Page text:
Dyson Looking to Hire 250 Engineers & Scientists Locally as Its Global HQ Prepares to Move Into S’pore

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In 2009, Dyson introduced this revolutionary product to the world:

Image: Engadget

While it looks like a mirror or something that belongs to an obstacle course for dogs, this little nifty item is actually a fan.

Some may have fond memories of trying to stick their hand through that big hole and marvelling at how wind would blow onto you skin like magic.

Though the concept was first developed by Toshiba in 1981, James Dyson—the founder of Dyson—improved upon the design and technology, wowing sweating humans all over the globe.

If you’re a big fan of the company and have always wanted to work there, well, you won’t have to move to the U.K. to do so.

Dyson Looking to Hire 250 Engineers & Scientists Locally as Its Global HQ Prepares to Move Into S’pore

For those who don’t know, Dyson will be moving into its new global headquarters at the historic St James Power Station here.

When? “Shortly”, the company said.

In addition, it will also be building a global cybersecurity centre in Singapore.

As a result of this expansion, Dyson is looking to hire 250 more engineers and scientists in Singapore over the next five years.

The firm’s first facility here was opened in 2007, and the company now employs around 1,400 staff in Singapore. Almost half of them are engineers and scientists.

With job postings already up on Dyson’s website, an additional 250 employees would doubly increase the size of its existing software and electronics engineering teams.

Dyson’s chief executive officer Roland Krueger commented, “Here in Singapore, we are expanding in specific areas such as robots, machine learning, artificial intelligence and connectivity. And we are looking to hire experts in that field, which goes across all products.”

The move was prompted by their plans to expand in specific areas such as robots, machine learning, artificial intelligence, and connectivity.

Hiring these experts will allow the company to enter “entirely new fields and develop a new generation of high-performing technology products with increasing intelligence,” it said.

Founder James Dyson encouraged engineers and scientists here to join the company.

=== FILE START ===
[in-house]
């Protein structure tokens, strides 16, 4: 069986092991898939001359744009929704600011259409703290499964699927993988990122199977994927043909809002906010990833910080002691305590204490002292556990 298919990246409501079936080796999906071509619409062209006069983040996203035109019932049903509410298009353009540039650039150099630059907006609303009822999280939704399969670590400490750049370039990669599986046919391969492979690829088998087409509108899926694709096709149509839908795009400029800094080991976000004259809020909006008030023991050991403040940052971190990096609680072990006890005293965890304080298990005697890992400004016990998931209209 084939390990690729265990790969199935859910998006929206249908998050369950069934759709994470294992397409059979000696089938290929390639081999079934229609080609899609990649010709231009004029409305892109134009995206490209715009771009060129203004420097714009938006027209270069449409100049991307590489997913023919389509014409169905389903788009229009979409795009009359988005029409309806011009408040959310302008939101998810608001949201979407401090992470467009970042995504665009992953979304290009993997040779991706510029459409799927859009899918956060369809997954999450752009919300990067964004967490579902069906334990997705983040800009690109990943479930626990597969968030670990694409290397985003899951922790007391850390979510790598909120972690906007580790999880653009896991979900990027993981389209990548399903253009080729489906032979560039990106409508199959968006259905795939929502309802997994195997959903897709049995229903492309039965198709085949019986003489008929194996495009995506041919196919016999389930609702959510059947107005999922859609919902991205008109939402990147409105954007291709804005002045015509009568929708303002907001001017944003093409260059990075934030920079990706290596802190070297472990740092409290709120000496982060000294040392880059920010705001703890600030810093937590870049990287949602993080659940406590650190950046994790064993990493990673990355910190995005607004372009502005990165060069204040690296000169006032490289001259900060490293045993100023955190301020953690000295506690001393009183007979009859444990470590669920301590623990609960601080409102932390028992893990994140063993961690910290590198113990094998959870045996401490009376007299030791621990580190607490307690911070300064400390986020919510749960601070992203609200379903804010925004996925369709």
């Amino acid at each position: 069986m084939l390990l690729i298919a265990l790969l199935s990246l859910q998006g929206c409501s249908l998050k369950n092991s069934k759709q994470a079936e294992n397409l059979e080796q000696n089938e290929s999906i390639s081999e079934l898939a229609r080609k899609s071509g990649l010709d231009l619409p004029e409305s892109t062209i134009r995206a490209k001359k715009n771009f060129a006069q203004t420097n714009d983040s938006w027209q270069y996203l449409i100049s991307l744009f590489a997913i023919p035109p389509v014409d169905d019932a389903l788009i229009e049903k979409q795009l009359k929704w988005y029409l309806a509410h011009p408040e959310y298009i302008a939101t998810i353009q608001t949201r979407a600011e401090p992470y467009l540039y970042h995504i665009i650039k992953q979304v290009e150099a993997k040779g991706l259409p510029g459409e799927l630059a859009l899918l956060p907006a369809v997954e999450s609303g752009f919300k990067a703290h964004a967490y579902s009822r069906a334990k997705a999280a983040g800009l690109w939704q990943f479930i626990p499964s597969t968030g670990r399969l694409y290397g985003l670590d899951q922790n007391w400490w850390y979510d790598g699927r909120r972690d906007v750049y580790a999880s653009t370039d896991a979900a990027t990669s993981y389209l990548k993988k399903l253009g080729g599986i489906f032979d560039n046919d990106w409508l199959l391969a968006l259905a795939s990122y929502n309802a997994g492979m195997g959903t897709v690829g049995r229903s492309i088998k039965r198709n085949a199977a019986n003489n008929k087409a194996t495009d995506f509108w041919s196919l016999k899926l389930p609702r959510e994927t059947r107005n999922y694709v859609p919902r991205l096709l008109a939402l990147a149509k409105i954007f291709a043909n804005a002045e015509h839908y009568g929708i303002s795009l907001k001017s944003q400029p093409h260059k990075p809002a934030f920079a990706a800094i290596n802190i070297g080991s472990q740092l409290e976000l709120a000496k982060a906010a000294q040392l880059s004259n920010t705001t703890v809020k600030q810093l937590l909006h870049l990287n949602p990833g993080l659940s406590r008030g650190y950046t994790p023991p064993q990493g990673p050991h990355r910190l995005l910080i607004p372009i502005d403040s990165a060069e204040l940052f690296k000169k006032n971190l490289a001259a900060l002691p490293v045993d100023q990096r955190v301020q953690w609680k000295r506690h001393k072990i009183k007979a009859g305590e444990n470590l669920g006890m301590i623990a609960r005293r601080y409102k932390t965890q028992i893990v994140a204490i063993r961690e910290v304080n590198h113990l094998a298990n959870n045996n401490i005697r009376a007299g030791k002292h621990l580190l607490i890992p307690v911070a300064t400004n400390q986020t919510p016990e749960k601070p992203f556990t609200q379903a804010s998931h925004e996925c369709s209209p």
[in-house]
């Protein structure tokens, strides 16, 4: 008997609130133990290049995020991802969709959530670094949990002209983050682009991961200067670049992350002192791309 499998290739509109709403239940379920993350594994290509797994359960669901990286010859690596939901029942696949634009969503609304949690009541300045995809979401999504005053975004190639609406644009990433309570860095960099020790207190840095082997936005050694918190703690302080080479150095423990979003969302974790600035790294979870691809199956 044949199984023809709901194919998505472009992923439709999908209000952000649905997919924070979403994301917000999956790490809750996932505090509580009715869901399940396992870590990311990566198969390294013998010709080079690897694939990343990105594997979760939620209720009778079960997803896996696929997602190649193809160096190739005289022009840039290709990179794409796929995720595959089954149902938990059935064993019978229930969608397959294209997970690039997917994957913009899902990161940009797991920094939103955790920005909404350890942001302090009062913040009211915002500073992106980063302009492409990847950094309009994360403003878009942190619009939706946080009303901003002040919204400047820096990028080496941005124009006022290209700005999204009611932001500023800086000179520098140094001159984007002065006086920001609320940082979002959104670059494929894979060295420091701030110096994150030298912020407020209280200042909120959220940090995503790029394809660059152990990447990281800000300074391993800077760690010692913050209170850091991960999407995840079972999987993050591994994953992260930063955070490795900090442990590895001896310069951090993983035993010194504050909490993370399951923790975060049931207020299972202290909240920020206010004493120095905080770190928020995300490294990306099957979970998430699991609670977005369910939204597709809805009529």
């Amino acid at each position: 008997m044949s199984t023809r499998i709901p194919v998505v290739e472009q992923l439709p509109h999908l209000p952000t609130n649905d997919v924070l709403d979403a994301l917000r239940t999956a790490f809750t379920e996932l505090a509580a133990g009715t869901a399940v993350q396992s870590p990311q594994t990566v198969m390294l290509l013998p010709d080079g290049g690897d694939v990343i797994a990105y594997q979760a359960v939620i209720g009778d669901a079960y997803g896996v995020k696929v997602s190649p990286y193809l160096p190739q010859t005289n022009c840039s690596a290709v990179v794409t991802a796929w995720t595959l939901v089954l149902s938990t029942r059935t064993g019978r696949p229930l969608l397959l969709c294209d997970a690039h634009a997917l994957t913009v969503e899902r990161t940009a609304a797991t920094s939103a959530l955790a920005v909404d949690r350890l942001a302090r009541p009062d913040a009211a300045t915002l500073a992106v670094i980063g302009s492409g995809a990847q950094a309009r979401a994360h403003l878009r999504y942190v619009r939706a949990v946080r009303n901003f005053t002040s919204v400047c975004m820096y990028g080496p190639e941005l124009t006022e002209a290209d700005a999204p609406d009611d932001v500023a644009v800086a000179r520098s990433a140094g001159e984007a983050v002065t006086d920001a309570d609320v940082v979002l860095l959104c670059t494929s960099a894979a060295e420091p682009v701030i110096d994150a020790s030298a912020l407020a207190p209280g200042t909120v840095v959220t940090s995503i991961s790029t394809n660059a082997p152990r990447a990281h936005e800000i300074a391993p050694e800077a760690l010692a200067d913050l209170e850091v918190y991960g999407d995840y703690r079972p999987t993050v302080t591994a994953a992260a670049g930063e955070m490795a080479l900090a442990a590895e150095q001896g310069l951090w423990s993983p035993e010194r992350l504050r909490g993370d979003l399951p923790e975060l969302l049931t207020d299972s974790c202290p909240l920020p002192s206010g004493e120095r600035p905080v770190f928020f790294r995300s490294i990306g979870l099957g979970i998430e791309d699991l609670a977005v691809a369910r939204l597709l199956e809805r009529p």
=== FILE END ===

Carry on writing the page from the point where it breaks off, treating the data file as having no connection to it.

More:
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“We are in a race to develop patentable technologies which will power our future products and we hope that Singapore’s most enterprising and creative engineers will consider joining our team.”

Mr Krueger also praised Singapore for having “a very good talent base” in an interview with CNA, which would aid Dyson.

He cites that 26% of university students in Singapore do engineering or engineering-related subjects, which gives Dyson a base to source for “very, very good talent”.

In fact, Dyson has ramped up its recruitment efforts and branched out into local universities. Some examples include launching an engineering studio in Nanyang Technological University (NTU) in 2018, a new university research programme to amp up product development, and various internship opportunities.

These are all attempts to “groom the next generation of engineers for Dyson”, according to Mr Krueger. While the company sources for the best talent from all around the world, he said that its endeavours in Singapore are “definitely on Singaporean talent”.

Despite Singapore facing a technology talent crunch like many other countries, Mr Krueger remains optimistic, and said that Dyson did not face the issue of competing for employees in the same talent pool.

So you go to social media and it appears that everyone is agreeing with your views. Watch this video to the end and you’d realise that there’s a disturbing reason behind this:

Abandoned Plans in 2019 to Build Its First Electric Car Factory in Singapore

In 2018, Dyson announced that they would be building their first electric car factor here in sunny Singapore.

The factory was supposed to be launched in 2021, and the company said they were on the lookout for engineers.

But then, just a year after the announcement, Dyson announced that they were abandoning the electric car project as it was not commercially viable.


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Let’s hope that same thing doesn’t happen here. 

Dyson has not been immune to the effects of the pandemic.

The company revealed in July that it was cutting 15% of its UK workforce and slashing 900 jobs globally because of the pandemic, as lockdowns changed consumer behaviour.

The move also affected Dyson himself, as he reportedly sold his triplex penthouse at Wallich Residence for $62 million, more than $10 million less than he paid for it.

Feature Image: EQRoy / Shutterstock.com


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